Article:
Searching for exotics in the shrimp nets
Shrimp fishermen help biologist to monitor rare fish species
So far the shrimp fisherman Uwe Abken has had little interest in the bycatch in his nets. But recently the fisherman from the East Friesian town of Neuharlingersiel has been taking a closer look.
The fisherman and his deck hand have been recording which North Sea exotics and rare migratory fish get caught in their shrimp nets for the biologist Kai Wätjen from the Alfred Wegener Institute for Polar and Marine Research in the Helmholtz Association. This is a project with model character because fishermen, scientists and the environment benefit from the results.
Does the fish have a tiny spot behind its gills or is the spot missing? This will be the all important difference when shrimp fisherman Uwe Abken from the East Friesian town of Neuharlingersiel goes out on the North Sea to catch shrimps at the end of March with his cutter POLARIS. Because Abken and his deck hand Daniel Ahrens have agreed to examine their catch for rare fish species. The inquiry came from Kai Wätjen, Biologist at the Alfred Wegener Institute for Polar and Marine Research in the Helmholtz Association.
Together with the German 'Verband der kleinen Hochsee- und Küstenfischerei im Landesfischereiverband Weser-Ems' he is participating in the EU project GAP 2 (http://www.gap2.eu) the objective of which is to bring together fishermen and science to develop a sustainable fishing strategy. For this reason Kai Wätjen went fishing with Uwe Abken and another fisherman several times last autumn to get to know their everyday work and then develop a monitoring programme which is exactly tailored to suit the work rhythm of the fishermen.
Fifteen names of species are on the list prepared by Kai Wätjen for the shrimp fishermen: these include Red List calibres such as salmon and sea trout but also the lesser known representatives of the European Flora and Fauna Habitat Directive such as the allis shad, lamprey or twait shad – the herring-like species characterised by the small gill spot. “Some of the fish look very similar; even a specialist has to look closely“, says Kai Wätjen. The biologist has drawn up identification cards to help the fishermen if they experience difficulty and has given every cutter crew a camera with time stamp and GPS function. This is intended to enable fishermen to document rare or special catches quickly and simply.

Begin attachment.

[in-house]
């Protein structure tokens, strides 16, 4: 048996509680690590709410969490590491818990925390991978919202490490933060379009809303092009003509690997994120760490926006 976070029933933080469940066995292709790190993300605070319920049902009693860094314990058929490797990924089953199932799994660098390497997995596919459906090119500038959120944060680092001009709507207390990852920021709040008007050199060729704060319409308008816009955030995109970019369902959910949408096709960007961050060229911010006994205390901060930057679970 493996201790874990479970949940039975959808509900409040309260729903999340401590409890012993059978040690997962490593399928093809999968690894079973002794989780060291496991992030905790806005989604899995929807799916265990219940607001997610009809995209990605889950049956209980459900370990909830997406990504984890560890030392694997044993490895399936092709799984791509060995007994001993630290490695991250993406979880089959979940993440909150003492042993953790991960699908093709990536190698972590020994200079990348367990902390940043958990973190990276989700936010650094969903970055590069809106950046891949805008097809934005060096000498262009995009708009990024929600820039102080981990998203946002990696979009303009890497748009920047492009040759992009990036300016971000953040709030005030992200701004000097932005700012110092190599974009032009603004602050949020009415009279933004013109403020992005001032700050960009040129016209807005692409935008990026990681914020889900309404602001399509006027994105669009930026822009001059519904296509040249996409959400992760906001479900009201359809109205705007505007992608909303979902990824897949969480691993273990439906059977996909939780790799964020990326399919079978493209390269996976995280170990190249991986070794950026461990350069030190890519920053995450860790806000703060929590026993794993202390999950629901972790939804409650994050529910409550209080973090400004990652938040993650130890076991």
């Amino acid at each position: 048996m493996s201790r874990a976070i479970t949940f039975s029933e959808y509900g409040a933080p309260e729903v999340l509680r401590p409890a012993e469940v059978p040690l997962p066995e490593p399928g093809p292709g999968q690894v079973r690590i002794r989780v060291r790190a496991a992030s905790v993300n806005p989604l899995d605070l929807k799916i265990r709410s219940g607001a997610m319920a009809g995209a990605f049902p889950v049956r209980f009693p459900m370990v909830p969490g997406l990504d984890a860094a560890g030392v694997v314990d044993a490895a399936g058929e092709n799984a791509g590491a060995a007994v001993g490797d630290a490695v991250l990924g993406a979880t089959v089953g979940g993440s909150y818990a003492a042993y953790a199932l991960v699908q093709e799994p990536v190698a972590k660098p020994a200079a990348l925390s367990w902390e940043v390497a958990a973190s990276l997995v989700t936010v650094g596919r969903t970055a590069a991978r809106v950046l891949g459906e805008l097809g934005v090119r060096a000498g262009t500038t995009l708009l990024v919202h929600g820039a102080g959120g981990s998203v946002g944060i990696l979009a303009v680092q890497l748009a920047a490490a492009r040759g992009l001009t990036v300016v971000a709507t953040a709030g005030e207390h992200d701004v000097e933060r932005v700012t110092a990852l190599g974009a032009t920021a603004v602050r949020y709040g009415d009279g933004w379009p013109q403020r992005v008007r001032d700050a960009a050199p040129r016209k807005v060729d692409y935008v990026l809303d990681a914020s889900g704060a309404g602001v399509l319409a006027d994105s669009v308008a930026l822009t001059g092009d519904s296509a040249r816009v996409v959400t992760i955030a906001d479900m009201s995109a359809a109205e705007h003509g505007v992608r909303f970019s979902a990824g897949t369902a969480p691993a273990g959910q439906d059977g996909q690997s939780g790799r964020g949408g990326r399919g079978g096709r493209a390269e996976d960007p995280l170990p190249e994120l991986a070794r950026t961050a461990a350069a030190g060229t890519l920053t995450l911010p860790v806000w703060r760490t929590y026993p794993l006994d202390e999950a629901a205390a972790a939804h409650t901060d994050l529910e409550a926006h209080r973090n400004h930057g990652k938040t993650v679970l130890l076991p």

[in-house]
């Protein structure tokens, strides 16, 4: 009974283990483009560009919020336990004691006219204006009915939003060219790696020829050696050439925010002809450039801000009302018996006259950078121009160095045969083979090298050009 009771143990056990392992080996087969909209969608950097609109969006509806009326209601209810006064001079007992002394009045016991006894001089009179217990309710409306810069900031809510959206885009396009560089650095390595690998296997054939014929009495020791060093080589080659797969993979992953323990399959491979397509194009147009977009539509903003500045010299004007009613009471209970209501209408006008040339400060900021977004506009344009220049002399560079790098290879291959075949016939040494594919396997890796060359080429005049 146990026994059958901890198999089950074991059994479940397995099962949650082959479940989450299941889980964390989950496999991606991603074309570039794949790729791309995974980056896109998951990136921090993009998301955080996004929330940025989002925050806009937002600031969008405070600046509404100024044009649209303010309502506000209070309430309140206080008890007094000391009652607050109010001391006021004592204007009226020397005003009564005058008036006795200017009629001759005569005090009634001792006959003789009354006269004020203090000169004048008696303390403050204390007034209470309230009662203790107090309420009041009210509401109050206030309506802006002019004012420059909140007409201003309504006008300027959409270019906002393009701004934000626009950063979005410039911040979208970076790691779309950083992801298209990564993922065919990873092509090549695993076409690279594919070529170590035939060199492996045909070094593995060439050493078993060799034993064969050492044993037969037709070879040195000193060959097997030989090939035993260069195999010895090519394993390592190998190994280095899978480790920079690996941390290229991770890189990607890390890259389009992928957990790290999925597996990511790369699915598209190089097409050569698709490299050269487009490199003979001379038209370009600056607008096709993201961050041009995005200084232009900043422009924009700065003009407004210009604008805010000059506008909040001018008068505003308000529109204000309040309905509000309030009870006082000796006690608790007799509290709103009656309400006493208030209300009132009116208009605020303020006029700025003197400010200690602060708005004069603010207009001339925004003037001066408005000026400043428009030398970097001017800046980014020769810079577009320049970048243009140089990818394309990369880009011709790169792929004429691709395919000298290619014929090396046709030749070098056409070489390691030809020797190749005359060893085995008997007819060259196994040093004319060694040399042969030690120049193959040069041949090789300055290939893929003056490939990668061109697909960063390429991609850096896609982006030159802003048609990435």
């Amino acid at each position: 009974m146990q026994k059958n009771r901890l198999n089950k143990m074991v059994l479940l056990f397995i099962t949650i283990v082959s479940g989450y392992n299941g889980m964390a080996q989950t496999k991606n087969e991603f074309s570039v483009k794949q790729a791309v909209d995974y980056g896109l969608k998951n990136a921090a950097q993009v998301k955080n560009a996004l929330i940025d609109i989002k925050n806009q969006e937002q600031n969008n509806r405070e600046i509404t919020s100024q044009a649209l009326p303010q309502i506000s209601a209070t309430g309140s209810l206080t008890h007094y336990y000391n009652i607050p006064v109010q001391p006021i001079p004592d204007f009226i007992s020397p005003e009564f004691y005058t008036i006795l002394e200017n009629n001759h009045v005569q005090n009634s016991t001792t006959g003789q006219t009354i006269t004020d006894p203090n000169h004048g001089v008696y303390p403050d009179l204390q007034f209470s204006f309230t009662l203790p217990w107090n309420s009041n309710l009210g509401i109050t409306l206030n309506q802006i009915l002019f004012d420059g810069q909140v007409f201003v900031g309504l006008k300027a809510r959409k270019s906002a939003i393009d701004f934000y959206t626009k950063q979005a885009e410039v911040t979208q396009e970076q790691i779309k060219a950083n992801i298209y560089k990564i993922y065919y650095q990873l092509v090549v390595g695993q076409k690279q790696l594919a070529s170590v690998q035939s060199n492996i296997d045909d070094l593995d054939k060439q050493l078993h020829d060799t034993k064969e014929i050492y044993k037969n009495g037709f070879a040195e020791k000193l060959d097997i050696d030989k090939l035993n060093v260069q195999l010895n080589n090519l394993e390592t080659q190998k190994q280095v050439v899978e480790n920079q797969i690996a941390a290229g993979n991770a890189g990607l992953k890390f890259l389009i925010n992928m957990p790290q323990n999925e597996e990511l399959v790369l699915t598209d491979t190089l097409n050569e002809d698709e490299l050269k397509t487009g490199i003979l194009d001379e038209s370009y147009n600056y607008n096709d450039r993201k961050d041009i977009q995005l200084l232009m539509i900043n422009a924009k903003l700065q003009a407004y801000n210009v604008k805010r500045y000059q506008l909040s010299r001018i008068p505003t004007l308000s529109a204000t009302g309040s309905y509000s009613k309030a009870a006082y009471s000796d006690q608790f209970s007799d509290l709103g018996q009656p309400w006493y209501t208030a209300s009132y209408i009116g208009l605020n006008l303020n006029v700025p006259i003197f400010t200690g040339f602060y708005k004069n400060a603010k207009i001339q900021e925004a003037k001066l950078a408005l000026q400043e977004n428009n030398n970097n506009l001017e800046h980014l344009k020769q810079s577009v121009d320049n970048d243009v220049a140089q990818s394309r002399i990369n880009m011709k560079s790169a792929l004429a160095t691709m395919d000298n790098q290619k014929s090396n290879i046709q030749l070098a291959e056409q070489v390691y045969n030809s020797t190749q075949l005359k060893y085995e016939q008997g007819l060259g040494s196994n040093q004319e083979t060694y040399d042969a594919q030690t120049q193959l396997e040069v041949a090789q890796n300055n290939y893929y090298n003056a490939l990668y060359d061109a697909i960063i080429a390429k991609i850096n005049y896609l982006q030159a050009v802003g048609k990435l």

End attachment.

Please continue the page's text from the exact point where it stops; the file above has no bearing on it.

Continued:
The biologist primarily hopes for one thing from the cooperation with the shrimp fishermen: “To be able to realistically estimate the fish stock of these rare species in the Wadden Sea, we scientists need more data. The fishermen go fishing virtually daily from March to December. If they were able to document the migratory fish species and exotic species in their bycatch a huge sea area could be covered at little expense“, explains Kai Wätjen.
However, the scientist is not just relying on fishermen’s’ alert eyes, photos and catch records. Whenever Uwe Abken casts the nets, a data logger is activated which is attached to the beam trawl. “It measures the depth, water temperature and the salinity for every haul so that I can later reconstruct which fish species was caught at which water temperature“, says the biologist. Given a successful implementation of this method, it could be used later on in monitoring within the scope of the European Marine Strategy Framework Directive.
The cooperation also makes sense for the fishermen. They take a sample of around 400 shrimps every time they go fishing. The animals are then measured in the laboratory and examined for the anthracnose . Kai Wätjen: “Firstly we want to know how widespread the disease is and secondly find out where the large shrimps are in the catch area at which time and how the animals react to changes in the water temperature.“ A second advantage of this concomitant research: it could advance the certification of the Wadden Sear shrimp fishing according to the standard of the Marine Stewardship Council (MSC).
During the first test runs last autumn the shrimp fishermen primarily caught small twait shads and occasional river lampreys. Now in spring, when the sun is warming the Wadden Sea, the chance ought to increase of also finding the heat-loving migrants such as striped red mullet, sardine and sand smelt. “Perhaps we might even see species which have become rare such as the snake pipefish, the weever or thornback ray and whiptail stingray“, says Kai Wätjen. The latter used to be found regularly in the Wadden Sea.
The Alfred Wegener Institute conducts research in the Arctic and Antarctic and in the high and mid-latitude oceans. The Institute coordinates German polar research and provides important infrastructure such as the research icebreaker Polarstern and research stations in the Arctic and Antarctic to the national and international scientific world. The Alfred Wegener Institute is one of the 18 research centres of the Helmholtz Association, the largest scientific organisation in Germany.
Ralf Röchert | idw